Shimming (Metal) Lathe Cutter Height
A Metalworking Lathe Basic
Text and photos by Tom Hintz
Posted – 4-19-2014
When I got my new JET BD-920W Metalworking Lathe it came with a standard 4-sided tool holder that is both common and very tough. It also puts a standard JET replaceable carbide cutter and holder well below the centerline of the work piece and we need to correct that. In most cases the cutter should have the top of the cutting edge intersecting the centerline of the material so when you make a face cut it produces a clean face without a nub at the center. My JET BD-920W Metalworking Lathe left a sizeable nub so I needed to adjust the cutter height.
If you are lucky there is a source for shim stock nearby. If you are like many of us shim stock can be a bit more elusive. Automotive parts and machine shops often have shim stock. However, nearly any home center or hardware store that sells a bit of automotive or garden tractor supplies will have feeler gauge sets that are essentially made up from a range of shim thicknesses which is exactly what we need. And they are cheap.
Most of these feeler gauge sets are put together with a thumb screw or nut so the individual shims can be removed. I take the set apart and leave them apart, stored in a plastic bag. The toughest part of all this is wiping the individual shims clean as the generally come with a heavy oil on them to protect against rust between the factory and you buying them.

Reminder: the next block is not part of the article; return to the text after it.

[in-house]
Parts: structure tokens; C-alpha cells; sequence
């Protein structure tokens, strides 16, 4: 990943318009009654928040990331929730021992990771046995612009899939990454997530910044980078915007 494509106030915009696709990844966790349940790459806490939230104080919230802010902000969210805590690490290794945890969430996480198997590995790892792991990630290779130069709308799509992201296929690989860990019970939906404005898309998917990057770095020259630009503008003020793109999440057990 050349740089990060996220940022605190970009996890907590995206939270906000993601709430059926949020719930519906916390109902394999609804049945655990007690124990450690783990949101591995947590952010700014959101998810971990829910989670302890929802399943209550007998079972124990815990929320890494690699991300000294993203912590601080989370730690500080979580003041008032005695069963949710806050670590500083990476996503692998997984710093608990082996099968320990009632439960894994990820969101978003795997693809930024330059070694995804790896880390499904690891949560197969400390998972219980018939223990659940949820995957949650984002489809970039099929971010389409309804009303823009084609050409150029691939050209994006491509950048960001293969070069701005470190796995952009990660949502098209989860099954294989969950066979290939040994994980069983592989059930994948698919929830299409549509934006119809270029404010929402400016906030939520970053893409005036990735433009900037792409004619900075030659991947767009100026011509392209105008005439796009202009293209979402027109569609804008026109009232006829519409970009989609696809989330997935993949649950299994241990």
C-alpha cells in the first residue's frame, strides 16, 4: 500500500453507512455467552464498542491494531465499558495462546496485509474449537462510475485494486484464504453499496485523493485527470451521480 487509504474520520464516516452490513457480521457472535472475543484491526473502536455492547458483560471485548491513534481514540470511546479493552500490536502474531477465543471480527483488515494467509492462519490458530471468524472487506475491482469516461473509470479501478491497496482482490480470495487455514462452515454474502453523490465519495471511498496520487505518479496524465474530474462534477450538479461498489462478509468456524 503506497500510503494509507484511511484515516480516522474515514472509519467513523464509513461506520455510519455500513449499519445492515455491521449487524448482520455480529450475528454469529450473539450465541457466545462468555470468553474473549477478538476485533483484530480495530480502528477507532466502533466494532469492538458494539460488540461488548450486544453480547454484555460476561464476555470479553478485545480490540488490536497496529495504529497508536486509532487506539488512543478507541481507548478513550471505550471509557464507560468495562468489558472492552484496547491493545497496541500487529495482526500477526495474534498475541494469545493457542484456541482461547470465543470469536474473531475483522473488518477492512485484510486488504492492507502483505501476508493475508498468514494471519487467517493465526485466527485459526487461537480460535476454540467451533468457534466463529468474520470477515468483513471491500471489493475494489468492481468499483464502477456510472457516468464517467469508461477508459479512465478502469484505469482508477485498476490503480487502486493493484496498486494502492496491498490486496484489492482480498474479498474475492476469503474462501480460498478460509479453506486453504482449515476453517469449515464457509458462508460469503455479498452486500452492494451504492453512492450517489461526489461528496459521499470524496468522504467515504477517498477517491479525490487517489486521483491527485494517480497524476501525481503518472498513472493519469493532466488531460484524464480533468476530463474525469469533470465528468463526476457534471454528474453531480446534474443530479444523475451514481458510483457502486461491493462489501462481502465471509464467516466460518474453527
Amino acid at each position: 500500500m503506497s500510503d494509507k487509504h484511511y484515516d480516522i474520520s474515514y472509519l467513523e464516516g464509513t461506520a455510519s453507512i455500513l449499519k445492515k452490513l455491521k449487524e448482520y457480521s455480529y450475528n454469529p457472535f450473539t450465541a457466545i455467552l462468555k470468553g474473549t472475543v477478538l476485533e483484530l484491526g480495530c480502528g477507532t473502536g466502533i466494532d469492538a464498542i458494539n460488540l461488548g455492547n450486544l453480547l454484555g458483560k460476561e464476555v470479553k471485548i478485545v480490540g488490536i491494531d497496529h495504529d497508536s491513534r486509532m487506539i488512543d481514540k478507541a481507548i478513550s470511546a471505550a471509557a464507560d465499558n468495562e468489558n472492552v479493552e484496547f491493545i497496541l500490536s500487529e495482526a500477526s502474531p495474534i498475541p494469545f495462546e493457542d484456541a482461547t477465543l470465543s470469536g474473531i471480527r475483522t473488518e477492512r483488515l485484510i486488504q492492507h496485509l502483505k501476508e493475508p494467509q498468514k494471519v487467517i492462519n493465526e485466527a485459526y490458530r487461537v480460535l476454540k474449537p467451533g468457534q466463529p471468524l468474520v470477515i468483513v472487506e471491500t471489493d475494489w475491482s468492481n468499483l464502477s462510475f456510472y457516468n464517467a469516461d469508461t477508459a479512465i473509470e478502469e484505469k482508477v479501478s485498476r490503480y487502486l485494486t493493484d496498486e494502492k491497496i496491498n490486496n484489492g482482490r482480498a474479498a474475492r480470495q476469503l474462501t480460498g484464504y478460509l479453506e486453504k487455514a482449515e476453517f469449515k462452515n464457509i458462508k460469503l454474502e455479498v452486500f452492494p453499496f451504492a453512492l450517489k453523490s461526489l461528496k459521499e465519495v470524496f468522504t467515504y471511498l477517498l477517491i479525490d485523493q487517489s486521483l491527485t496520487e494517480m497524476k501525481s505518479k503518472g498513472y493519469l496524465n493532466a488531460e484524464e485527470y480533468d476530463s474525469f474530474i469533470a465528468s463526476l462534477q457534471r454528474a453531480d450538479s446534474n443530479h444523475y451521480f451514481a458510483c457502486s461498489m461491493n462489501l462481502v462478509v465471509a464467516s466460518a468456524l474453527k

Actually shimming the cutter is simple as long as you understand the pressures being applied when you lock the tool down. We always want the maximum contact area between the tool and the base so when we introduce shim material that has to be as wide as the cutter bar to it cannot rock. Most shim material, including that taken from feeler gauge sets work well here.
I began by running my cutter up to a piece of stock on which I had taken a couple face cuts that left a pronounced nub. I could then (lathe off) hold some shim leaves on top of the cutter to see what combination I needed to reach the centerline of the material. Obviously this will involve a bit of trial and error but you can get very close this way.
With the shims selected I removed the cutter and cleaned the holder and tool to be sure there are no chips. Then the shims are put down and the cutter on top of them and the screws tightened down all the while making sure nothing moves. With the cutter and shims secured I take another light face cut to see if the nub is removed. In the video I guessed very close but there was a fine numb left after the cut. I added a .010” shim to the stack and the next cut produced a clean face. Bull’s eye!
In most cases this “shim pack” will always work with that cutter as long as any replacement inserts are the same thickness. When I remove a cutter that has been shimmed I put it and the shim pack in a plastic sandwich bag to keep everything together so I can re install everything the next time I use that cutter.
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